Solitary, slender to robust, unarmed, dioecious, pleonanthic palms. Stem erect, rarely very short, very rarely branching dichotomously, often tall, becoming bare, sometimes swollen at the base, conspicuously ringed with leaf scars or not. Leaves few to numerous, reduplicately pinnate, often upward pointing, abscising neatly or marcescent, crownshaft absent; sheaths soon disintegrating opposite the petiole into fine or coarse fibres, densely tomentose; petiole very short to moderately long, adaxially flattened or channelled, abaxially rounded, usually densely tomentose; rachis flattened adaxially, triangular abaxially, sometimes channelled laterally; leaflets numerous, single-fold, usually stiff, elongate, acute or acuminate, the proximal few sometimes very short and slender, abaxially frequently with small narrowly elliptic ramenta, rarely densely covered with white indumentum abaxially, midribs more prominent adaxially, transverse veinlets evident or not. Inflorescences interfoliar, 1 or several within a single prophyll in a leaf axil, usually large, sometimes highly condensed and hidden among the sheaths, the staminate and pistillate superficially similar but the staminate more slender, branched to 1–2 orders; peduncle slender to robust, very short to elongate, ± circular in cross-section distally, usually scaly or tomentose; prophyll short, 2-keeled, incomplete; peduncular bracts tubular, 3–5, 2 usually short, apically open and tattered, the 2 or more distal bracts narrow lanceolate, as long as and enclosing the inflorescence in bud, splitting longitudinally, all bracts persistent, always densely scaly or tomentose abaxially, membranous, coriaceous, or almost woody; rachis usually shorter than the peduncle, bearing spirally arranged, usually numerous, first-order branches, the first-order bracts very small, acute or long acuminate, usually adnate to the subtended branch; proximal first-order branches, subdigitately branched or unbranched, the distal unbranched; rachillae very short to elongate, usually stiff, slender, sometimes eventually pendulous, the staminate shorter and more slender than the pistillate, slightly zigzag, sparsely to densely scaly, bearing spirally arranged, rather lax peg-like floral stalks, each subtended by a minute, narrow triangular rachilla bract, usually adnate to the stalk. Flowers more crowded and somewhat grouped distally, congenitally open. Staminate flowers ± symmetrical; sepals 3, triangular, connate in the basal 1/3, adnate to the floral stalk, to the base of the stamen filaments and to the petal bases; petals 3, broadly ovate, distinct or rarely connate basally, fleshy; stamens 6, sometimes inserted in 2 series, filaments slender, short, basally expanded, shortly adnate to sepals and petals, rarely connate in an androecial ring; anthers straight or somewhat twisted, ± sagittate, latrorse. Pollen spheroidal, aperture a distal pore; ectexine tectate, scabrate-perforate with supratectal spines or, rarely, semi-tectate, foveolate-reticulate, pore margin similar to main tectum, or a slightly raised psilate annulus; longest axis 24–35 µm [9/17]. Pistillate flowers with sepals and petals similar to staminate; staminodes 6, broadly triangular with sterile anthers; gynoecium ovoid, tricarpellate, carpels connate, trilocular, triovulate, stigmas 3, fleshy, recurved, ovules pendulous, hemianatropous. Fruit 1–3 seeded globose to ellipsoid when 1-seeded, slightly lobed when more than 1 seed develops, yellow, orange or red, more rarely brown, purple or black, stigmatic remains subbasal, lateral, or subapical; epicarp smooth or minutely pebbled, mesocarp fleshy, endocarp thin. Seeds, globose, hemispherical or representing a third of a sphere, hilum basal, raphe branches indistinct, endosperm homogeneous; embryo basal. Germination adjacent-ligular or remote-ligular; eophyll bifid or pinnate. Cytology: 2n = 30, 32.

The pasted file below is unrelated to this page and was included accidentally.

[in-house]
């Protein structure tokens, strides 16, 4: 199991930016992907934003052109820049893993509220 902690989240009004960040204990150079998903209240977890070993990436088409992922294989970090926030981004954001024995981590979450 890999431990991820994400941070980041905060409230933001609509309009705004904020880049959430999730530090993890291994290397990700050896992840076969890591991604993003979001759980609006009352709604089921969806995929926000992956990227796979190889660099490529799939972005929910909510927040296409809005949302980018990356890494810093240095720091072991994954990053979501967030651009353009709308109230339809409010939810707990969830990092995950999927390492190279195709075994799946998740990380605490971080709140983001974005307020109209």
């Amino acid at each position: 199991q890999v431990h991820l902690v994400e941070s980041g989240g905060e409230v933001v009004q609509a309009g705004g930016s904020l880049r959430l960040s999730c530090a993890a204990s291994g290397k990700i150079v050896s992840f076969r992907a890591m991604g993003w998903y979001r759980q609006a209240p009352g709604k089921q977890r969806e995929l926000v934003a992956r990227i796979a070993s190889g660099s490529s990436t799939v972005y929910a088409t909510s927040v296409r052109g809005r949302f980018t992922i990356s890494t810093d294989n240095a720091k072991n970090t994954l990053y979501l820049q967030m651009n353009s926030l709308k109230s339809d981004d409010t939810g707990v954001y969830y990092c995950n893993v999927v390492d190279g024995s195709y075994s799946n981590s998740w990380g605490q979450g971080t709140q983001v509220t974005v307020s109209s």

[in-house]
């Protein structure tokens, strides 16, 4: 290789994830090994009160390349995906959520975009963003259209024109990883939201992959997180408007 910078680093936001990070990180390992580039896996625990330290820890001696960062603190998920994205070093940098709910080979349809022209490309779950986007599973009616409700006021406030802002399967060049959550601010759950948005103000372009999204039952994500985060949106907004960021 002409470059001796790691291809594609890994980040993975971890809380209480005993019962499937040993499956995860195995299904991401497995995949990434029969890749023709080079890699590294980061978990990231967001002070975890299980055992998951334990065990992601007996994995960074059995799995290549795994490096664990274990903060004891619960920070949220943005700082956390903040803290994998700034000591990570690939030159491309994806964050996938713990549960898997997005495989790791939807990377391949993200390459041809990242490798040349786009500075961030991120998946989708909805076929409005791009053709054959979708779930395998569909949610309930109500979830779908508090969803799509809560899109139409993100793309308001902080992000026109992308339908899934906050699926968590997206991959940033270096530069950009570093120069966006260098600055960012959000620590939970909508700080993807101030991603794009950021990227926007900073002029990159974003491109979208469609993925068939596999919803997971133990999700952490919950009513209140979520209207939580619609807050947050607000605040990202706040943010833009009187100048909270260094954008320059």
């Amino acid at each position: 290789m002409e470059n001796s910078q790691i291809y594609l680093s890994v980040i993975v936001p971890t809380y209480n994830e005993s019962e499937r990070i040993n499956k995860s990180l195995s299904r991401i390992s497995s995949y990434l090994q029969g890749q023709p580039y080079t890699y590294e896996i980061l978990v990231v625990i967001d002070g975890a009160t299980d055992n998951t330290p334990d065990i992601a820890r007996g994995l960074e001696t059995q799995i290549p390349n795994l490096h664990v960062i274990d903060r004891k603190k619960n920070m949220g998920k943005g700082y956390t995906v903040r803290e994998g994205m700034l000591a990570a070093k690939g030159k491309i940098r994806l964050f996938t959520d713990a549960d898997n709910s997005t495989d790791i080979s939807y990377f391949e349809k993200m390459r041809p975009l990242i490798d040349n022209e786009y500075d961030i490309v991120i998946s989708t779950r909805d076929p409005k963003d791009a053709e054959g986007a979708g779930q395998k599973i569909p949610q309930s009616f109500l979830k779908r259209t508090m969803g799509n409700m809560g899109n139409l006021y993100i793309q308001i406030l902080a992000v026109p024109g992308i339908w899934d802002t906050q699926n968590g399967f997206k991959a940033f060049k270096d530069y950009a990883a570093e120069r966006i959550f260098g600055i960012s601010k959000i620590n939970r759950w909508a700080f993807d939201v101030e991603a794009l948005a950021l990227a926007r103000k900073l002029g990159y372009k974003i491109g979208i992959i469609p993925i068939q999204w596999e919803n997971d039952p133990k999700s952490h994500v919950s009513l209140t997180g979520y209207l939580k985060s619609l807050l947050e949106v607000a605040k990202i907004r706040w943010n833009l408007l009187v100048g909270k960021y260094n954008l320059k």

Occurring in tropical rain forest from sea level to 2000 m, including mossy montane forest, one species (Ravenea xerophila) in spiny forest in the driest area of Madagascar, another (R. musicalis) growing in flowing water and starting its life as a submerged aquatic. Often gregarious, the rain-forest species sometimes grow in full light.
The trunk of Ravenea madagascariensis is very hard and flexible and is used in various ways; that of R. robustior has abundant pith, is rich in starch, and is used as a source of sago. The ‘cabbage’ of most species is edible but may be bitter. Trunks of R. musicalis are sometimes hollowed out to make canoes. Many species are widely traded as ornamentals, the most significant being R. rivularis (Majesty palm).